Are all Americans entitled to eat? That’s the inane question a leftist media outlet asked Republican Congressman Adrian Smith.
Journalism truly is dead. Rather than report news, mainstream media now actively shape it to push a desired narrative. Just ask Congressman Smith, whose benign interview about President Trump’s proposed fiscal 2018 budget turned into an entrap-and-smear semantic game to portray him as callous and uncaring.
During an NPR segment on farm subsidies, nutrition, and food stamps, Smith was asked about Trump’s proposed cuts to the food-stamp program SNAP (which would be made gradually over 10 years).
NPR’s Scott Simon then staged this absurd exchange, where he tried to corner Congressman Smith by parsing his words:
NPR: Well, let me ask you this bluntly: Is every American entitled to eat?
Smith: Well, nutrition, obviously, we know is very important.
NPR: So is every American entitled to eat, and is food stamps something that ought to be that ultimate guarantor?
Smith: Given the necessity of nutrition, there could be a number of ways that we could address that.
NPR: So you would vote for a budget that cuts food stamps?
Smith: I want to look at an entire budget, look at all of the details. I’m still sifting through the details of the newly released budget. But we know that Congress ultimately has the say. I look for there to be a lot of changes made in the House and the Senate to the president’s budget.
The Huffington Post later summarized the interview with the misleading soundbite headline: “GOP congressman declines to say whether every American is entitled to eat.”
What Congressman Adrian Smith actually said was that Trump’s proposed budget was a blueprint that will be modified once the Senate reviews it.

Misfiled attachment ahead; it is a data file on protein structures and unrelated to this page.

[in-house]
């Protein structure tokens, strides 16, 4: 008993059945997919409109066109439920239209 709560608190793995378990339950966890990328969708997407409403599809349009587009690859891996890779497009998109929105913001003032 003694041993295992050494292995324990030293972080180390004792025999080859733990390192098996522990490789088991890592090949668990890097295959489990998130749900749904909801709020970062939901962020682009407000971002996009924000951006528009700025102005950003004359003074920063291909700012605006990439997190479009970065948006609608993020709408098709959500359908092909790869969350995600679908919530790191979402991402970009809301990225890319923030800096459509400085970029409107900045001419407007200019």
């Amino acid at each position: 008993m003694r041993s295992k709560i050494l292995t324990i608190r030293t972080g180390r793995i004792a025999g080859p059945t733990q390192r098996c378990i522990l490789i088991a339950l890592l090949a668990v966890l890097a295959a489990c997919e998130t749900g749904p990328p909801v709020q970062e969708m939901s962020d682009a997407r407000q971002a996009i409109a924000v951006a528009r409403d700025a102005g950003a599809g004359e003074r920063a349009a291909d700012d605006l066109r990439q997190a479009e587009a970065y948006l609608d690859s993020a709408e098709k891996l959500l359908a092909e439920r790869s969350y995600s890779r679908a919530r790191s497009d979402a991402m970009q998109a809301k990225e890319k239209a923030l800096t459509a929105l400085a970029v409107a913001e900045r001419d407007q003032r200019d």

Basically, Democrats are furious that Trump’s budget calls for cuts to entitlement programs ($192 billion from food stamps and $272 billion from other welfare programs). It also eliminates tax credits for illegal immigrants but leaves Social Security and Medicare untouched.
Because the United States is facing a $20 trillion national debt, some entitlement programs have to be modified. Mick Mulvaney, director of the Office of Management and Budget, said the working American is the engine fueling the federal budget.
Mulvaney underscored that truly needy people, such as the elderly and disabled, will not be denied government assistance, but the welfare gravy train will end for able-bodied people who are able to work but refuse to.
While Democrats viewed the proposed welfare cuts solely through the eyes of the beneficiaries, Mulvaney said President Trump is viewing the federal budget through the eyes of the people who work every day to provide the benefits for those that don’t work.
“You have to have compassion for people who are receiving federal funds, but you also have to have compassion for the people who are paying it,” Mulvaney said.
In order for the federal budget to work, Mulvaney said welfare and food-stamp recipients need to get jobs if they are able to work. “We need folks to work,” he said. “If you’re on food stamps, and you’re able-bodied, we need you to go to work.”
Mulvaney said the success of any welfare program should be measured by how many people are able to wean themselves off it once they get a job and can support themselves.
“We are no longer going to measure compassion by number of programs or number of people on those programs,” he said. “We will measure compassion and success by the number of people we get off those programs and get back in charge of their own lives.”
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